The following foods have demonstrated anti-inflammatory properties, so if you have MG you may want to consume them regularly. [8] [9] [10] [11]

List Of Anti-Inflammatory Foods

  • Vegetables, such as broccoli, kale, bell peppers, peppers, Brussels sprouts, cabbage, cauliflower, onions
  • Green leafy vegetables, such as spinach and collards
  • Fruit, especially deeply colored fruits like blueberries, strawberries, and pomegranates; grapes, cherries, apples, tomatoes, citrus
  • Fiber-rich foods in general, especially legumes and whole grains such as barley, oats, and bran
  • High fat fruits, such as avocados and olives
  • Healthy fats like extra virgin olive oil, avocado / peanut / flaxseed / canola oil
  • Fatty fish, such as salmon, sardines, herring, mackerel, anchovies, and tuna
  • Nuts like almonds, pecans walnuts, and seeds like flaxseeds, pumpkin and sesame seeds
  • Mushrooms
  • Soybeans
  • Spices, such as turmeric, fenugreek, and cinnamon
  • Dark chocolate and cocoa, green tea, and coffee (in moderation)

5. Manage Medication Side-Effects Through Diet

Certain foods can mitigate side-effects of medications

Corticosteroid like prednisone may cause a range of side effects.

Some foods can help mitigating side effects of prednisone and other medications.

Weight Gain

If you are taking corticosteroid like prednisone or if you feel weak and unable to exercise, then maintaining an healthy weight may be challenging. In this case, you should adopt make an extra effort to avoid overeating.

You don’t need to count calories or weight your food, it may be sufficient to eat slower and focus on your sense of satiety. When you are about to feel full, then it’s the right moment to end your meal.

If you keep adding weight, then you should fine tune your eating routine to eat just a bit less until you see your weight going in the right direction.

If you are on a journey of losing or controlling your weight, weighting you every day can be a good idea. The best time is to weight yourself in the morning as soon as you get off bed and before eating or drinking anything. A 2015 study observed that daily weighing improves weight loss and adoption of weight control behaviors. [12]

There are several apps available to track your weight, such as Fitbit. By being aware of how your weight evolves in time, and looking at the trend briefly every morning, you’ll be more likely to adopt weight control behaviors.

Bone Loss

Prednisone may accelerate the natural bone loss that happens with age.

Both Vitamin D and Calcium are important for bone health.

The Recommended Dietary Allowance (RDA) for calcium for women 19-50 years of age is 1,000 mg daily; for women 51+, 1,200 mg. For pregnant and lactating women, the RDA is 1,000 mg. For men 19-70 years of age, the RDA is 1,000 mg; for men 71+ years, 1,200 mg. [13]

Studies revealed downsides to high levels of calcium supplementation, but not to calcium obtained through a regular diet. These include an increased risk of kidney stones and an increased risk of heart attack. [14]

If you can get at least 700 mg of calcium from food and ensure a proper intake of Vitamin D, that should be enough. [14] If you’re not sure, check with your doctor before taking calcium supplements.

Learn more:

Diarrhea

If your MG medication causes diarrhea, the foods you eat and avoid can be critical to your recovery.

Here are some tips that are recommended in case of diarrhea. [15] [16]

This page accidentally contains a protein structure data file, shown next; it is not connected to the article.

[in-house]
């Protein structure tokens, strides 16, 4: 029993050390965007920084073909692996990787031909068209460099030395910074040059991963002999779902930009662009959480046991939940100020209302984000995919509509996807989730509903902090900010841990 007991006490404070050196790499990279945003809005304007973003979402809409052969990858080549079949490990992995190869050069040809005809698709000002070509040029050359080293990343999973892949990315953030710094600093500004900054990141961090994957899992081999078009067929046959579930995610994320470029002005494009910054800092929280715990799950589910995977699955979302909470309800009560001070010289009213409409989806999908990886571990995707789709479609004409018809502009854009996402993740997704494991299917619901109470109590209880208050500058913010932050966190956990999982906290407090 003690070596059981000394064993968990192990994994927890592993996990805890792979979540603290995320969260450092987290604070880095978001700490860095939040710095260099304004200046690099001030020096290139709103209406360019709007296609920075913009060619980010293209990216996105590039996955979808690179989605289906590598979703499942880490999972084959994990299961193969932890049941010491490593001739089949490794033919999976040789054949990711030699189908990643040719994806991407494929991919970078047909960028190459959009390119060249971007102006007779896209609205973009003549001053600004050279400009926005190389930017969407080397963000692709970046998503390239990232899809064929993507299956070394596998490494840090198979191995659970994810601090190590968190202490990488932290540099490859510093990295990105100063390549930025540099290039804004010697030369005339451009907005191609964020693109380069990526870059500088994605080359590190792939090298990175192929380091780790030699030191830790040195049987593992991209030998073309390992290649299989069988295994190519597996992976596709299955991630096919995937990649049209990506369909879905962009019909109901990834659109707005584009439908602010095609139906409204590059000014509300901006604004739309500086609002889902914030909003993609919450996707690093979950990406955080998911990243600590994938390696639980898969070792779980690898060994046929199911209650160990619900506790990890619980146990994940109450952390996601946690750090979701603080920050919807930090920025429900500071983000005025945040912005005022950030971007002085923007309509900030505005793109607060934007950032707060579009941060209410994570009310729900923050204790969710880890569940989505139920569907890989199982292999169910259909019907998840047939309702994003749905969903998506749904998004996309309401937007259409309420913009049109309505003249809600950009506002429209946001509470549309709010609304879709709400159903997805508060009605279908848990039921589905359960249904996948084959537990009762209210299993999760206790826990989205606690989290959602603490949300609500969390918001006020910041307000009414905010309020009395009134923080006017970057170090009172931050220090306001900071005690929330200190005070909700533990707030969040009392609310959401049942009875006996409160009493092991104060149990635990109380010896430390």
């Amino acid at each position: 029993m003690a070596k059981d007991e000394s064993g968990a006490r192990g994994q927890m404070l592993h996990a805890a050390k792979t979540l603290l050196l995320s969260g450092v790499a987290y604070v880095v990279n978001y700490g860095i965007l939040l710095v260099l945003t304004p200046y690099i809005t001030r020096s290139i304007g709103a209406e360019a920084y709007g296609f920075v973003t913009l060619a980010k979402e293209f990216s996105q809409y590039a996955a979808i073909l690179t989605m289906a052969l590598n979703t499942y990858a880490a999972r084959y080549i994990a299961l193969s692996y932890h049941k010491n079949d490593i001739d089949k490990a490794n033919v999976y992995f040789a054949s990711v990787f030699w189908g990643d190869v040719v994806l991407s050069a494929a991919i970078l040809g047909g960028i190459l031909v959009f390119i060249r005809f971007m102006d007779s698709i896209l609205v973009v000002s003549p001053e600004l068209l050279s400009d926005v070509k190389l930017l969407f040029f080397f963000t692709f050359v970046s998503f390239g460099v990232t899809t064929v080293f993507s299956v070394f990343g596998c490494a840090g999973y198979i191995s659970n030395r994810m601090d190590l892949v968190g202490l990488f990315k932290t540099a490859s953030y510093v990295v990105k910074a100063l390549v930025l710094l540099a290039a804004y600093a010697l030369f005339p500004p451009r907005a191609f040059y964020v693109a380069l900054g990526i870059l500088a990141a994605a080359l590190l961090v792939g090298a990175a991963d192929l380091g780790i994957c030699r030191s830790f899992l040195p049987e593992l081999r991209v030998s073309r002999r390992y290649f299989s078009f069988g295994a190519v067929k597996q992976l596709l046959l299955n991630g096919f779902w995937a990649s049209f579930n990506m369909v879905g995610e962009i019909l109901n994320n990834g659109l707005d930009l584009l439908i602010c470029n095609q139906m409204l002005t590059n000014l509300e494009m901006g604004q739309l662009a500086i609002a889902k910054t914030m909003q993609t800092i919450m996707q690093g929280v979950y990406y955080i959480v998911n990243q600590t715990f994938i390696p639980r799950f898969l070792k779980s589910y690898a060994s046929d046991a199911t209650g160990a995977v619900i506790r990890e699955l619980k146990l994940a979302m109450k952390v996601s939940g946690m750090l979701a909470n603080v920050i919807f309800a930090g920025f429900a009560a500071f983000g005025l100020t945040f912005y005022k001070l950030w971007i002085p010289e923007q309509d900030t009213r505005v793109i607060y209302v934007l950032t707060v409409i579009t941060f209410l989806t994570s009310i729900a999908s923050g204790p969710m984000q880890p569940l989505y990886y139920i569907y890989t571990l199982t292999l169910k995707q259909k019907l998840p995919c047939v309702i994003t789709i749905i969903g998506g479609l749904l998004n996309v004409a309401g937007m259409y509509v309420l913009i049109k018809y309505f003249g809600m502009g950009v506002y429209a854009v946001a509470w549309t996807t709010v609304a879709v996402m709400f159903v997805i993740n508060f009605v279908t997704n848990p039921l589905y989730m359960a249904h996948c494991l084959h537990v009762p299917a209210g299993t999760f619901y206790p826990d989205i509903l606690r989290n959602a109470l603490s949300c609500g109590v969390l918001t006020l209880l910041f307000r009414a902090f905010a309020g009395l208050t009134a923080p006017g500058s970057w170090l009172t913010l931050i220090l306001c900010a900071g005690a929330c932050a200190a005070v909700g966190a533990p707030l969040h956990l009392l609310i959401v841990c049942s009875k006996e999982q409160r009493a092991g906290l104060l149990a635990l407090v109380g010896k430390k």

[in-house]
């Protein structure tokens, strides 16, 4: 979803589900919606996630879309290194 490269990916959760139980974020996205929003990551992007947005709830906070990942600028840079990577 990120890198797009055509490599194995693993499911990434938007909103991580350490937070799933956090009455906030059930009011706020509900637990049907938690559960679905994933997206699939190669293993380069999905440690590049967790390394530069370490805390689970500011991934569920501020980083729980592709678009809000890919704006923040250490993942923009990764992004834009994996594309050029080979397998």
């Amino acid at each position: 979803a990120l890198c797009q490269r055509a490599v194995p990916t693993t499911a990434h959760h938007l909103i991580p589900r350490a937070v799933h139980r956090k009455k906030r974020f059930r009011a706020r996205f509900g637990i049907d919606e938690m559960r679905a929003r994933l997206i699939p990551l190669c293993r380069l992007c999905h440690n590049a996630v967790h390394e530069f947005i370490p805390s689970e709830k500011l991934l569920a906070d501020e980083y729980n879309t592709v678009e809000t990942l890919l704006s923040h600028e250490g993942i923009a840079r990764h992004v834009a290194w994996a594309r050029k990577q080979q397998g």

• Liquids: Drinking plenty of liquids is important to stay hydrated and replace the lost fluids
  • Probiotics can also help by restoring the microbiota that is put under stress by diarrhea
  • Potassium rich foods: Diarrhea can lower potassium levels. Potassium is widely available in many foods, especially fruits and vegetables. Leafy greens, beans, nuts, dairy foods, and starchy vegetables like winter squash are rich sources. [17] Some of the best choices in case of diarrhea include orange juice, bananas, potatoes, avocados and apricots.

The following recommendations can also help, but they should only followed for the time needed to recover from diarrhea (usually just a few days at maximum). In fact, the following tips may help in case of diarrhea but are not optimal from a nutritional standpoint as they do not provide the body with all the nutrients it needs.

  • BRAT Diet: In case of diarrhea you can follow the BRAT diet, which stands for bananas, rice, applesauce, and toast made from white bread. These foods are bland and low in fiber so they won’t aggravate the digestive system. They can also help firm up stool.
  • Bland Foods: Additional bland foods that can help are cooked cereal, like oatmeal, cream of wheat, soda crackers, apple juice without added sugar, baked or boiled potatoes
  • Salty Foods: Eating a bit more salty than usual can help maintain fluid levels

Stomach Upset

Some medications can cause stomach upset. In this case, the following foods can help. [18]

  • Ginger can help reduce nausea and vomiting
  • Chamomile may help in case of stomach and intestinal discomfort
  • Peppermint, in particular when consumed as peppermint oil, may reduce stomach pain, bloating, gas and diarrhea
  • Licorice can help in case of indigestion and may also help prevent stomach ulcers. Deglycyrrhizinated licorice root (DGL), which is available as a food supplement, may be useful for relieving stomach pain and indigestion caused by ulcers or acid reflux
  • Flaxseed, consumed as grounded flaxseeds, flaxseed meal, or flaxseed oil, can help regulate bowel movements and relieve constipation
  • Papaya can improve digestion and may help with ulcers and parasites. Papaya concentrate may help relieve constipation, bloating, and stomach ulcers, while the seeds may help eliminate intestinal parasites.